It was time, he thought, to go back to the boys’ room, and see how they were getting on with their peace toys. As he stood outside the door he could hear Eric’s voice raised in command; Bertie chimed in now and again with a helpful suggestion.
“That is Louis the Fourteenth,” Eric was saying, “that one in knee-breeches, that Uncle said invented Sunday schools. It isn’t a bit like him, but it’ll have to do.”
“We’ll give him a purple coat from my paintbox by and by,” said Bertie.
“Yes, an’ red heels. That is Madame de Maintenon, that one he called Mrs. Hemans. She begs Louis not to go on this expedition, but he turns a deaf ear. He takes Marshal Saxe with him, and we must pretend that they have thousands of men with them. The watchword is Qui vive? and the answer is L’etat c’est moi—that was one of his favourite remarks, you know. They land at Manchester in the dead of the night, and a Jacobite conspirator gives them the keys of the fortress.”
Peeping in through the doorway Harvey observed that the municipal dust-bin had been pierced with holes to accommodate the muzzles of imaginary cannon, and now represented the principal fortified position in Manchester; John Stuart Mill had been dipped in red ink, and apparently stood for Marshal Saxe.
“Louis orders his troops to surround the Young Women’s Christian Association and seize the lot of them. ’Once back at the Louvre and the girls are mine,’ he exclaims. We must use Mrs. Hemans again for one of the girls; she says ‘Never,’ and stabs Marshal Saxe to the heart.”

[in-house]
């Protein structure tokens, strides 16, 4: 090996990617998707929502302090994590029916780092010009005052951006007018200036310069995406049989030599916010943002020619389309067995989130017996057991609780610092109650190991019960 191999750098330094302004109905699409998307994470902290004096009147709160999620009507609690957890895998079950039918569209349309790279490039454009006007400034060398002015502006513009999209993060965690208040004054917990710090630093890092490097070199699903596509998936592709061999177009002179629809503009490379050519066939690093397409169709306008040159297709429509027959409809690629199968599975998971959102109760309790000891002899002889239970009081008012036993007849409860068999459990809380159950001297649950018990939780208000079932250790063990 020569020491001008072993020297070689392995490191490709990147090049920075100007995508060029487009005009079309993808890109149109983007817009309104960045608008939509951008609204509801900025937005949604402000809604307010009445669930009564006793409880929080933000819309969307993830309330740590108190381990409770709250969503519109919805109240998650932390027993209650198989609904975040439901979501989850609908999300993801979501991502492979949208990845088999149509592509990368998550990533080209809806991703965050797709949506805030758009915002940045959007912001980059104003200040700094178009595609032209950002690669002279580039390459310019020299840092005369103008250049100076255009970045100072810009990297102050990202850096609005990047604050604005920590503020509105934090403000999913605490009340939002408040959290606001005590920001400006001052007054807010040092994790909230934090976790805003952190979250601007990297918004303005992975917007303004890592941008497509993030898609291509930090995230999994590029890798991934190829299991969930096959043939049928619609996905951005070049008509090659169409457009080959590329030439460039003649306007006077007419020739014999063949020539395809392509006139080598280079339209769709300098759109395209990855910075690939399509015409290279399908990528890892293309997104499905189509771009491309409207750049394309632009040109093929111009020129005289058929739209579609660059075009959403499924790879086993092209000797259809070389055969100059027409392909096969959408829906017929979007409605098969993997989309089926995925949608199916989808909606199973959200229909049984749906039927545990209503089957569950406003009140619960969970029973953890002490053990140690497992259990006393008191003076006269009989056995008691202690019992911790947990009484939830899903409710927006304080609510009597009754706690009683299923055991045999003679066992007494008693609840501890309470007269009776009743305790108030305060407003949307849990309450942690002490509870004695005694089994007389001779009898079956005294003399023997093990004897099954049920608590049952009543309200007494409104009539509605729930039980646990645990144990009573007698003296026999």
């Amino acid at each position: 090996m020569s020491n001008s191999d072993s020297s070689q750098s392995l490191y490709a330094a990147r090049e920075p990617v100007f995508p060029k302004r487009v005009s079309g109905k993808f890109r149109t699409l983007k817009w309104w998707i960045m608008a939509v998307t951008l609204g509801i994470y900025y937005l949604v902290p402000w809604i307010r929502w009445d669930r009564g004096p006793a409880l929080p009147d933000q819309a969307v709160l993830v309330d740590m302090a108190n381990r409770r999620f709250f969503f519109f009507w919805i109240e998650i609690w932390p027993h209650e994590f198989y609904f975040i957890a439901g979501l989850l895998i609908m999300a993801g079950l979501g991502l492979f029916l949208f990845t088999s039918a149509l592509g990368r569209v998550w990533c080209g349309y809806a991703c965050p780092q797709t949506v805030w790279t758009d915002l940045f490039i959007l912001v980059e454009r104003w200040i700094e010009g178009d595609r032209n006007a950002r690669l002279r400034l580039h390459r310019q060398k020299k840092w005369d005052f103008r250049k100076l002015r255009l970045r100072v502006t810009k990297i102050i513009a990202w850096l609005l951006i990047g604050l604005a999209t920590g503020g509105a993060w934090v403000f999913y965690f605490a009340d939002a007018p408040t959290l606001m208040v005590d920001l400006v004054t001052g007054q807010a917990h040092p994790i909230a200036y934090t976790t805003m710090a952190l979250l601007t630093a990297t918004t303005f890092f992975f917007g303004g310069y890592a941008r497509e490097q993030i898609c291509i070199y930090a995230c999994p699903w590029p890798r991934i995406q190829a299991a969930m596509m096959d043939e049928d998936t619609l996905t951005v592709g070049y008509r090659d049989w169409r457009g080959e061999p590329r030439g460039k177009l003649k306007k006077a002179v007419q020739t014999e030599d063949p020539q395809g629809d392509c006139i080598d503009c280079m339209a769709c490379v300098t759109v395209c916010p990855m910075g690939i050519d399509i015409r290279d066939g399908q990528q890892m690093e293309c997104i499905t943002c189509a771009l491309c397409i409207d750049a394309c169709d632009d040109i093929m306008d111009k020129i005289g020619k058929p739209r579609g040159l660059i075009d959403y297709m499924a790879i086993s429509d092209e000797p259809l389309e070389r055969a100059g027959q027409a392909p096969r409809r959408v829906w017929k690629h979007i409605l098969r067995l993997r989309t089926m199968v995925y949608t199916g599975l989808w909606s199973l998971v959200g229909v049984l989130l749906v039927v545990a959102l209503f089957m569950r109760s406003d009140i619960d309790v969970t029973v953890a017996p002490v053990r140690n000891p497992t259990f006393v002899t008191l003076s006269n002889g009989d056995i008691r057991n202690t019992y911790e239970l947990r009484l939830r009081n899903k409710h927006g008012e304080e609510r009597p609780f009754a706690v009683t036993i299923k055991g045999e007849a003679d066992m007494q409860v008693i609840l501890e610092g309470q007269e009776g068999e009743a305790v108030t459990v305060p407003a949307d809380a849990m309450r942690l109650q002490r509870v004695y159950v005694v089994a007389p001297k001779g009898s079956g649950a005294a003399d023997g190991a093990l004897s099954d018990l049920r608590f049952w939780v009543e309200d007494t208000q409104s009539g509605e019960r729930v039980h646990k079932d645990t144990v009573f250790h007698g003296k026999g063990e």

“He bleeds dreadfully,” exclaimed Bertie, splashing red ink liberally over the facade of the Association building.
“The soldiers rush in and avenge his death with the utmost savagery. A hundred girls are killed”—here Bertie emptied the remainder of the red ink over the devoted building—“and the surviving five hundred are dragged off to the French ships. ‘I have lost a Marshal,’ says Louis, ‘but I do not go back empty-handed.’”
Harvey stole away from the room, and sought out his sister.
“Eleanor,” he said, “the experiment—”
“Has failed. We have begun too late.”
“The tea will be quite cold, you’d better ring for some more,” said the Dowager Lady Beanford.
Susan Lady Beanford was a vigorous old woman who had coquetted with imaginary ill-health for the greater part of a lifetime; Clovis Sangrail irreverently declared that she had caught a chill at the Coronation of Queen Victoria and had never let it go again. Her sister, Jane Thropplestance, who was some years her junior, was chiefly remarkable for being the most absent-minded woman in Middlesex.
“I’ve really been unusually clever this afternoon,” she remarked gaily, as she rang for the tea. “I’ve called on all the people I meant to call on; and I’ve done all the shopping that I set out to do. I even remembered to try and match that silk for you at Harrod’s, but I’d forgotten to bring the pattern with me, so it was no use. I really think that was the only important thing I forgot during the whole afternoon. Quite wonderful for me, isn’t it?”